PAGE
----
We had an incredibly sad looking little salad bar as one of our lunch options in high school, but the one highlight was the coleslaw. It was creamy and sweet and the cabbage and carrots were cut into tiny little pieces. I’ve never had a coleslaw that good. Until now.
Lunch Lady Coleslaw
Adapted from America’s Test Kitchen’s Creamy Buttermilk Coleslaw
Makes 8 servings. 6 Weight Watchers points per serving.
- 1 medium head of cabbage, finely chopped
- 2 large carrots, shredded
- 1/4 cup onion, minced
- 1/2 cup mayo (not Miracle Whip)
- 1/4 cup sugar
- 1/2 cup buttermilk
- 2 tablespoons lemon juice
- 2 tablespoons rice vinegar
- salt and pepper to taste
Toss cabbage, carrot, and onion in a large bowl (preferably one with a lid — this comes in handy later). In another bowl, whisk together all dressing ingredients. Pour dressing over slaw mixture and mix thoroughly (or if you have a lid, shake to coat). Refrigerate for 2 hours, minimum. Serve very cold.
I try to cook dinner every night of the week, but by the end of the work day my brain is mush and I just want to put on my pajamas and relax, so one pot meals are where it’s at. This stew of kale, white beans, and tomatoes is quick, foolproof, and delicious. I pretty much always have the ingredients on hand, so there’s no excuse not to eat a healthy, home cooked meal. It also makes a great side-dish and keeps well for leftover lunches.
Kale, Beans, and Tomatoes
6 servings. Approximately 6 Weight Watchers Points per serving.
- 1 tablespoon olive oil
- 2 gloves garlic, minced
- 1 pound kale, deveined and torn into pieces
- 1 14-oz can white beans, drained and rinsed
- 1 14-oz can diced tomatoes
- pinch red pepper flakes
- salt and pepper to taste
- Parmesan for serving
In a large pan, heat oil. Add garlic and saute until golden. Add kale and saute until wilted (to avoid adding more oil, I sometimes put a lid on the pan to help the wilting process along). Add tomatoes and beans and let simmer until warmed though. Season with red pepper flakes, salt, and pepper and let simmer on low so the flavors mellow.
Serve topped with shaved Parmesan. Crusty bread never hurts.
Try it. You’ll like it! Is a completely sporadic series where I feature new-to-me foods. Check out the first installment — radishes!
Another week, another Greenling delivery. This week’s exotic veggie is the turnip, though I prefer the English/Scotich moniker, neep.
I can’t say I was excited to give the neep a try, but I remembered that my aunt made them at Thanksgiving in lieu of sweet potatoes, so I mashed those suckers up and gave them some decidedly festive flavoring. And they were really good! They brought to mind warm applesauce with a more earthy flavor.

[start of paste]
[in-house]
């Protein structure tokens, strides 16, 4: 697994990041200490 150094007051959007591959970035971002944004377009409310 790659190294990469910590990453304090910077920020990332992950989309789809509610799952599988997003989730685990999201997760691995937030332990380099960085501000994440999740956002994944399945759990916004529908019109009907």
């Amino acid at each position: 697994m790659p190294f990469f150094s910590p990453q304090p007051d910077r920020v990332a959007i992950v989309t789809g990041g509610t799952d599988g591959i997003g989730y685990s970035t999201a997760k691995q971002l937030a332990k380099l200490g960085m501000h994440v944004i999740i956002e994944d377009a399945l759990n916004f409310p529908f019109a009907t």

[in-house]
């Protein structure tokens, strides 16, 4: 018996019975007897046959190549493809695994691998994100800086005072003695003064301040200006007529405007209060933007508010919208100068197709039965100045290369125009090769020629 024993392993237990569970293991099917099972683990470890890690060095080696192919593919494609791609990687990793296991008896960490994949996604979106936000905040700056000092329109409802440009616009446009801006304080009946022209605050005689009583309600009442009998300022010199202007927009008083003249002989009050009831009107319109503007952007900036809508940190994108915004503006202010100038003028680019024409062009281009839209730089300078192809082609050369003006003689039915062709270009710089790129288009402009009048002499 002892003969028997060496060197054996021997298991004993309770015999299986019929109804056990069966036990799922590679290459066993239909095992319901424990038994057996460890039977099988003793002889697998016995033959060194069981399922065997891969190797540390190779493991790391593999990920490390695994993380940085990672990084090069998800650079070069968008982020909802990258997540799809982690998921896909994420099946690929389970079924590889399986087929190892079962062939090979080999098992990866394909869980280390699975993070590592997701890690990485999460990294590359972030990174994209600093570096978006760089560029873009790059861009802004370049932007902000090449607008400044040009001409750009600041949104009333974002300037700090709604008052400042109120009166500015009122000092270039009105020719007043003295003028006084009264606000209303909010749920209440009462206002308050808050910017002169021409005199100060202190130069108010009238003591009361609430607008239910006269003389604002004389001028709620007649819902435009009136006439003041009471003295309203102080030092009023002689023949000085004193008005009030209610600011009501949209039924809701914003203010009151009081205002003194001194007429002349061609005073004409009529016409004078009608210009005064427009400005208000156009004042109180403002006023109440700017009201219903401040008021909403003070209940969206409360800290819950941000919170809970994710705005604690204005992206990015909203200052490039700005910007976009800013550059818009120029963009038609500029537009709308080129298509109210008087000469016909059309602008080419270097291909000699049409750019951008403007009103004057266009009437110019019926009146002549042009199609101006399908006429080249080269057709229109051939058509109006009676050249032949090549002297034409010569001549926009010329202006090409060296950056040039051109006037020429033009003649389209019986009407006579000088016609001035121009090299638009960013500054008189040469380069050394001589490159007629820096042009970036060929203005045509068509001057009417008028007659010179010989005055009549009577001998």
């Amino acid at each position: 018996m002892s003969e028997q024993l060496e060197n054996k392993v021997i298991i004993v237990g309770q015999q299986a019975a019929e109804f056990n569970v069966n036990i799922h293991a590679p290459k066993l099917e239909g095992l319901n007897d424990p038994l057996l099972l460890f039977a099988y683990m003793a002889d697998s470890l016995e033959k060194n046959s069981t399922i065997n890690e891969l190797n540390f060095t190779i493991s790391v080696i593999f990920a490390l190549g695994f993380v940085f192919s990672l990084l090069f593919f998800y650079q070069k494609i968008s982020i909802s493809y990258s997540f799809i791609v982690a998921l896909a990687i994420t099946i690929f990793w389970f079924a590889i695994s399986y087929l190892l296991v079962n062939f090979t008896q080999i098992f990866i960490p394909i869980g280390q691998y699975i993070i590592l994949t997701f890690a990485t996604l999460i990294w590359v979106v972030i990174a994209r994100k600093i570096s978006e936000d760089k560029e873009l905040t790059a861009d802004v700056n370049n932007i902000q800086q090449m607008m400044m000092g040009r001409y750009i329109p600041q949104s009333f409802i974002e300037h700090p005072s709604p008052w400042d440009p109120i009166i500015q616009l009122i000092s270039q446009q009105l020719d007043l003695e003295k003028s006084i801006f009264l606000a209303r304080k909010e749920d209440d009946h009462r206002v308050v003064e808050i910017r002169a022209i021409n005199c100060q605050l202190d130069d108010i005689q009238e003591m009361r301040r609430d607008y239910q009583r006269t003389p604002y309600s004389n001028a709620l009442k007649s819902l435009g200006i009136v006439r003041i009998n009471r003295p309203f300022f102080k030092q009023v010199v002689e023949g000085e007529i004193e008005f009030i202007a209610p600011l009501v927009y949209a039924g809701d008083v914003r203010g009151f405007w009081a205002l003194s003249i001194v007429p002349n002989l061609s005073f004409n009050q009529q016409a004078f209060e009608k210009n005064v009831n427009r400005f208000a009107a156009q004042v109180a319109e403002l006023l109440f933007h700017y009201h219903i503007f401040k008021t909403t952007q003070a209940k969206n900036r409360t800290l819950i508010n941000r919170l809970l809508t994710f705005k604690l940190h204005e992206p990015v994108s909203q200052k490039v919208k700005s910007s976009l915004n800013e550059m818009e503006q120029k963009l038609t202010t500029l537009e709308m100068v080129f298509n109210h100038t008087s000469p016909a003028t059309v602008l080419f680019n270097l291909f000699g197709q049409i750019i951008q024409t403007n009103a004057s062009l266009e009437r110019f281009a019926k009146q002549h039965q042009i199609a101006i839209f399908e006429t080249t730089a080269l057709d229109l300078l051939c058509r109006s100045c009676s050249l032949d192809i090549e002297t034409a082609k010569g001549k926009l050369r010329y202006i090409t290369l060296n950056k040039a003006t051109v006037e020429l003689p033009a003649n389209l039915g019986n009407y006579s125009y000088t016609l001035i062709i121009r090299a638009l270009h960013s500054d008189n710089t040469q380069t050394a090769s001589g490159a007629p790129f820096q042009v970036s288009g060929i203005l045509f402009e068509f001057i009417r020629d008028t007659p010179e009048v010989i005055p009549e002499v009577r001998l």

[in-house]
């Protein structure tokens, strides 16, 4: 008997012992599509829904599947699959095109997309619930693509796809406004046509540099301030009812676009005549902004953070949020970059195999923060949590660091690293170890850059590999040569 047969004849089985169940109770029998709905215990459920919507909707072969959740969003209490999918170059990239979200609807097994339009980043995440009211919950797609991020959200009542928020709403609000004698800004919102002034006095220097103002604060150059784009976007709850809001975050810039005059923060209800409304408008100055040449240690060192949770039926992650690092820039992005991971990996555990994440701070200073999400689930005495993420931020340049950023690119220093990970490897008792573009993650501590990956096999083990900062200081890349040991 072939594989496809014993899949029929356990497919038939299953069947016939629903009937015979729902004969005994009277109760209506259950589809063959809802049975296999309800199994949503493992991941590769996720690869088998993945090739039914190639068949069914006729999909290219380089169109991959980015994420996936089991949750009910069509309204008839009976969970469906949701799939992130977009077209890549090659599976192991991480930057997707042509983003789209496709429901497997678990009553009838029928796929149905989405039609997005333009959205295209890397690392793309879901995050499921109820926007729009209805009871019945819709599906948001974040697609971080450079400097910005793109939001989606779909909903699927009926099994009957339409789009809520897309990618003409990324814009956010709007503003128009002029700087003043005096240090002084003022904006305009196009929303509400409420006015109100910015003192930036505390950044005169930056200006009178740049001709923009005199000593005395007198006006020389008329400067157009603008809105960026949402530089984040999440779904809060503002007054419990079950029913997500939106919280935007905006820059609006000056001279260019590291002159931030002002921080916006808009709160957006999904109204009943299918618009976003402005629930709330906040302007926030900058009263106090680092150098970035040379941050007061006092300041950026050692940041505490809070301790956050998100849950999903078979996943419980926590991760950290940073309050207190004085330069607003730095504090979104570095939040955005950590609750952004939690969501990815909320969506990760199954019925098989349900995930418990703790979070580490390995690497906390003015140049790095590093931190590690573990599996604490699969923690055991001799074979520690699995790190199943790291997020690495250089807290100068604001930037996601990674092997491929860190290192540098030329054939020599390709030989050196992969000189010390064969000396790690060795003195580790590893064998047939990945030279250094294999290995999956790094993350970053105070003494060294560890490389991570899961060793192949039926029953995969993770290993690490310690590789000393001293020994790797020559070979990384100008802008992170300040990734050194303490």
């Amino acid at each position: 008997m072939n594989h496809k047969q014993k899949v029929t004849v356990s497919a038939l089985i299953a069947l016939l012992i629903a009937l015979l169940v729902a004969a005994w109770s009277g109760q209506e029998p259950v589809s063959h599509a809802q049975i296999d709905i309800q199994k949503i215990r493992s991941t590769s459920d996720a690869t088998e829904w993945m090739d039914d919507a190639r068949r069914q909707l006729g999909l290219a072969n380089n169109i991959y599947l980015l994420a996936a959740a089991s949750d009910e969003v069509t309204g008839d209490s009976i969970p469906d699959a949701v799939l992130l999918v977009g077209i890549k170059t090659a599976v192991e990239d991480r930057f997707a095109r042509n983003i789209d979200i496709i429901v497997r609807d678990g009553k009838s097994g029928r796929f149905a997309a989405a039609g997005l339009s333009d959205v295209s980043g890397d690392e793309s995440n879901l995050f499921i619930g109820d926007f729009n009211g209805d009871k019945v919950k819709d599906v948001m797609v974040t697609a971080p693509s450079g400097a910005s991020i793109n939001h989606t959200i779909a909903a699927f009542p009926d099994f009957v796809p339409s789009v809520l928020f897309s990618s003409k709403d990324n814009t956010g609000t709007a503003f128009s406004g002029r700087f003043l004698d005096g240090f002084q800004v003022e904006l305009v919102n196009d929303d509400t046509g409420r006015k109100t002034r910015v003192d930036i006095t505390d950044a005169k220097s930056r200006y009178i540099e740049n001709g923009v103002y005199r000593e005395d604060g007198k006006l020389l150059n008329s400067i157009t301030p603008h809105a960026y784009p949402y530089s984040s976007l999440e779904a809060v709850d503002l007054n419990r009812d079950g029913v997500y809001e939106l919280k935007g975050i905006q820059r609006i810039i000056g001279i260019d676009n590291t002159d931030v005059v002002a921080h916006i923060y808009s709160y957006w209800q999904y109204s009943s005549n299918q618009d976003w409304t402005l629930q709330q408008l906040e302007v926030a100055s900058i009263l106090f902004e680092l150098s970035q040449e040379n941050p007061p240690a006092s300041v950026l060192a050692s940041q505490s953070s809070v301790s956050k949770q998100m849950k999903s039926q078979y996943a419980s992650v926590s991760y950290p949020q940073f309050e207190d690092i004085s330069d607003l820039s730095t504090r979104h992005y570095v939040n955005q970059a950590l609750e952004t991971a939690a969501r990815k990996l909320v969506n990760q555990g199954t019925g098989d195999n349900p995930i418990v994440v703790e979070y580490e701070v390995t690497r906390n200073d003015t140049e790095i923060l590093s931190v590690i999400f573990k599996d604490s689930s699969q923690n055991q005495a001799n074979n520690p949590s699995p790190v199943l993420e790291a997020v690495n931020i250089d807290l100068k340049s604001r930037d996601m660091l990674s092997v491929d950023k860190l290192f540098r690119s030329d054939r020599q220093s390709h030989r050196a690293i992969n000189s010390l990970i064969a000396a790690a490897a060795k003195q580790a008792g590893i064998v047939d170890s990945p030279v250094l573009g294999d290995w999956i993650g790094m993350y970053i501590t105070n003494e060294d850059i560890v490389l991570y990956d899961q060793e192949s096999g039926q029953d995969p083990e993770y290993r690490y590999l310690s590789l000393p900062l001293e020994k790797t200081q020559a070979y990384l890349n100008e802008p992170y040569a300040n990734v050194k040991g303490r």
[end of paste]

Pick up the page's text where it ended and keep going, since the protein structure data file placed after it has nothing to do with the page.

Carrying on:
Are you a fan of turnips? How do you prepare them?
Makes approximately 4 servings. Approximately 3 Weight Watchers points per serving.
- 1 pound turnips, peeled and cut into chunks
- 2-3 tablespoons butter
- 1 teaspoon sugar
- 1/4 teaspoon cinnamon
- 1/4 teaspoon pepper
Bring a large pot of salted water to a boil. Add turnips and cook until tender (about 20 minutes). Drain turnips and add all ingredients back into pot. Mash until you can’t mash no more.
You would think that the simple combination of foods that I eat on a regular basis, and which are so delicious on their own, would be a match made in heaven. Fresh avocado, slutty egg, shredded cheese — what’s not to like, right?
Photo taken before I took my first bite and all my dreams were crushed.
I halved and pitted the avocado. Cracked the egg. Topped with cheese. Baked for 15 minutes. All the while anticipating my simple and protein-packed breakfast.
The egg was runny on the inside but crunchy on the outside. Warm avocado is clearly never a good idea. And even a double helping of cheese couldn’t save this breakfast disaster. Surely the problem is me and not these lovely ingredients, right? Maybe we should blame the oven?
Have you had any cooking disasters lately? Any quick combo or time-intensive recipe that you thought would be delicious end with a call for Chinese delivery?
For the last year, I’ve been having a serious love affair with Brussels sprouts. We’re talking several pounds of Brussels sprouts a week, serious. I should be wearing Brussels sprout’s class ring, serious. But there’s only so much Brussels sprout pasta a girl can eat and I’ve been wanting to make some of the crispy variety (like I ate at Lucky Robot) for months so I finally busted out my cast iron dutch oven to give it a go. Judging by all the Instagram likes and recipe requests, this is going to be a sensation. The start of a Brussels sprout movement.
Fried Brussels Sprouts
Makes 2-4 servings. (I don’t know why I bothered to check, because this recipe isn’t exactly healthy, but I think it’s around 12 Weight Watchers points per serving.)
- 1 pound Brussels sprouts
- 1 tablespoon sriracha
- 3 tablespoons honey
- sea salt
- vegetable oil
Slice Brussels sprouts with a mandoline or gently separate the leaves from the hearts and set aside. In a small bowl, whisk together sriracha and honey (you can play with the proportions for the right balance of spicy and sweet). Pour about two inches of vegetable oil into a large, heavy pot and heat over medium. When a single Brussels sprout leaf sizzles and pops when added to the oil, you’re ready to fry the Brussels sprouts in small batches until brown and crisp. Drain on a double layer of paper towel and sprinkle with salt. After all the Brussels sprouts are fried, and you’re ready to serve, transfer to a large bowl and drizzle with sauce, tossing lightly until evenly coated.
Experience Brussels sprouts like you’ve never experienced them before.
Snaps to Greenling for throwing extra Brussels sprouts in my weekly local organic veggie delivery after reading my blog!